It seems that every time a new widget comes down the pike, the marketers come up with some way of making it adaptable to law enforcement. And it goes without saying, that each one of these products is sold as an "officer safety issue." Most administrators have seen this approach to selling to law enforcement and most have the brains to resist sales guys hawking such useless junk as the 911 Homeland Defense Bottle Opener.
There's a lot of stuff out there that can eat a department's budget. And even when a gadget ends up being a time-saver and maybe even a life saver, it often starts out as a total bust.
For example, the first computers for police cars were not what you could call "cop friendly." They took more time to get running, configured, and set up than it would have taken to pull out a burglary form from your posse box and scratch out the paperwork with a Bic pen. Of course, since those early monstrosities, the systems have become much more refined and intuitive, and today, most cops can't even imagine going into the field without a computer.
You don't even need to be the squad's "inspector gadget" to appreciate the time-savings provided by car and laptop computers. But do you really need one in your hand?
The handheld computer, often called a personal digital assistant (PDA), is the one of the hottest police gadgets. Not that they're really all that new. On my department, we started seeing these gadgets in the field years ago with our very own squad electro-gadget geeks. As soon as the executive ranks in the private sector were seen using them for their schedules and to-do lists, some of our department administrators were whipping them out of their breast pockets and setting them down on the conference table at the start of meetings. The really cool guys even had the stylus that looked like a gold Cross pen.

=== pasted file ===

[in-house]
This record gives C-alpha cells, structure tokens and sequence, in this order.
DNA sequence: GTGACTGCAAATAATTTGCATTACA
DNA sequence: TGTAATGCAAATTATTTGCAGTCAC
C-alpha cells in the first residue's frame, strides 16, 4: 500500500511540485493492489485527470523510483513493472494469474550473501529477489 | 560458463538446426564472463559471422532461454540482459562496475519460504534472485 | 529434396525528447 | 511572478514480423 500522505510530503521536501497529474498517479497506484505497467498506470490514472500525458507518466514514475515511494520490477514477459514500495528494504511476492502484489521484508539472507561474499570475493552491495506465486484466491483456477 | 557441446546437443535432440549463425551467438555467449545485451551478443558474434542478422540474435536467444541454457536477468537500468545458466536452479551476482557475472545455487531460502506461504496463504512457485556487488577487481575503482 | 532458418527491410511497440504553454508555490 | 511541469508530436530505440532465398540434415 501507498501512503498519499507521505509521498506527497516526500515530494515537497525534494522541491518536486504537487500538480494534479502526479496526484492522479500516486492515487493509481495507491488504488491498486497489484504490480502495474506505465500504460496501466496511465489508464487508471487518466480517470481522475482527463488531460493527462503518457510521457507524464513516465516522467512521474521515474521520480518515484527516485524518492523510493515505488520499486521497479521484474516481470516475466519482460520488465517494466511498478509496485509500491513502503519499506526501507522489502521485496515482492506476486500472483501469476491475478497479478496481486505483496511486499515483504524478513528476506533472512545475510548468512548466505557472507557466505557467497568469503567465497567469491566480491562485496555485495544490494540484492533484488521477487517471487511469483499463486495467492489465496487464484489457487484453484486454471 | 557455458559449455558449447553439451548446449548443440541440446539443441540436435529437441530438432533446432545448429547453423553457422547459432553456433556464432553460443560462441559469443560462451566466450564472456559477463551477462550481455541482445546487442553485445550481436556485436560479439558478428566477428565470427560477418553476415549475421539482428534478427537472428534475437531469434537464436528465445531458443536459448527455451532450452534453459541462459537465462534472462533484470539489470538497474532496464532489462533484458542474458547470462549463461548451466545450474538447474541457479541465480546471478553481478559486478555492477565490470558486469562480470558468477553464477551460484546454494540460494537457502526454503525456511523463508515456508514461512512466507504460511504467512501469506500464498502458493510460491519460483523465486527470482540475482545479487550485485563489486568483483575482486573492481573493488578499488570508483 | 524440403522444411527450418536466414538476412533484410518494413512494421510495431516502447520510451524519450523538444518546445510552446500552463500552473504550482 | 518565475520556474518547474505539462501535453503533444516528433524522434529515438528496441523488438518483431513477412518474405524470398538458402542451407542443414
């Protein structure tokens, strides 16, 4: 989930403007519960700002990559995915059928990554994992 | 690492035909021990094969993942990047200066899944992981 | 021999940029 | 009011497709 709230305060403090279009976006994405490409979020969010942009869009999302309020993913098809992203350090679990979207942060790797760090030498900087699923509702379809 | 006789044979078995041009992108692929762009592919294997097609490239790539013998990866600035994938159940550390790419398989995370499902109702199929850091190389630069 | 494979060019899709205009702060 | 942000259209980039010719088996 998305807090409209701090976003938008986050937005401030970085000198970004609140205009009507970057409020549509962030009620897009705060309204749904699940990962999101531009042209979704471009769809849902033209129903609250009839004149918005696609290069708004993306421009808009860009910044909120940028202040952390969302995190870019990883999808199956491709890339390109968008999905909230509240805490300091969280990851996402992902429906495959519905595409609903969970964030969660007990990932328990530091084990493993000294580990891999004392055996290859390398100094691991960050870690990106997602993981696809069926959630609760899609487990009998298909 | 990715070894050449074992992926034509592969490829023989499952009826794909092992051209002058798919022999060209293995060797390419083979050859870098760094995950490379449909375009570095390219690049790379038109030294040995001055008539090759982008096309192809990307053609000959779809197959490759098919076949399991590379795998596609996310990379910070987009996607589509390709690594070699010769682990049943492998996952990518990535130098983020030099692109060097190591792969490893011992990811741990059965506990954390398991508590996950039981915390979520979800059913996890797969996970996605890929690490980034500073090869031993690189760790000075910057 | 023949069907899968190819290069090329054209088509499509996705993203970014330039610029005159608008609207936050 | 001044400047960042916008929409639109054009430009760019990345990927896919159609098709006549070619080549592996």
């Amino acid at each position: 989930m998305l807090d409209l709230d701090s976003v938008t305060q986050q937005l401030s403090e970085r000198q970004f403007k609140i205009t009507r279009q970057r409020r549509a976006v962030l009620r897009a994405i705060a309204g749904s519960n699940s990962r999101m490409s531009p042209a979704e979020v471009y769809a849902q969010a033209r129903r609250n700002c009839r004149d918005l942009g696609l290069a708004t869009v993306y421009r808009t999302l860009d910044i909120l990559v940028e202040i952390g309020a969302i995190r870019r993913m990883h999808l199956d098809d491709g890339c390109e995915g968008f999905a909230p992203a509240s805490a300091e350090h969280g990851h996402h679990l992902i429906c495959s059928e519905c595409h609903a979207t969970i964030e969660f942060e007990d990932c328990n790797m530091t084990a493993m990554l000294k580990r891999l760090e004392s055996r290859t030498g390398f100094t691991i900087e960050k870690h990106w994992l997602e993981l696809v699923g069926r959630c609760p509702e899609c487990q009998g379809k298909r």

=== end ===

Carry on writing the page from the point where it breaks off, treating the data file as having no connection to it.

But I have to admit I never saw the attraction. I always felt that I could handle my schedule just fine with a calendar taped to the door of my locker. And my to-do list? Let's just say that my wife handles that with great aplomb. So, I didn't see any real value in a PDA.
But lately my opinion of handheld computers is changing. It seems as though you can do anything with them these days. And believe me, they actually have a benefit to the work-a-day cop far beyond access to color-coded to-do lists or databases that hold 10 gazillion phone numbers.
Law enforcement software is now available for PDAs that can give you license plate information in 15 seconds while you are standing on the side of the road in the rain. There are even systems that will prioritize what they display first when you run a subject's operator's license so that they will show you that the driver is wanted for assault on a peace officer in another county before they show you his address.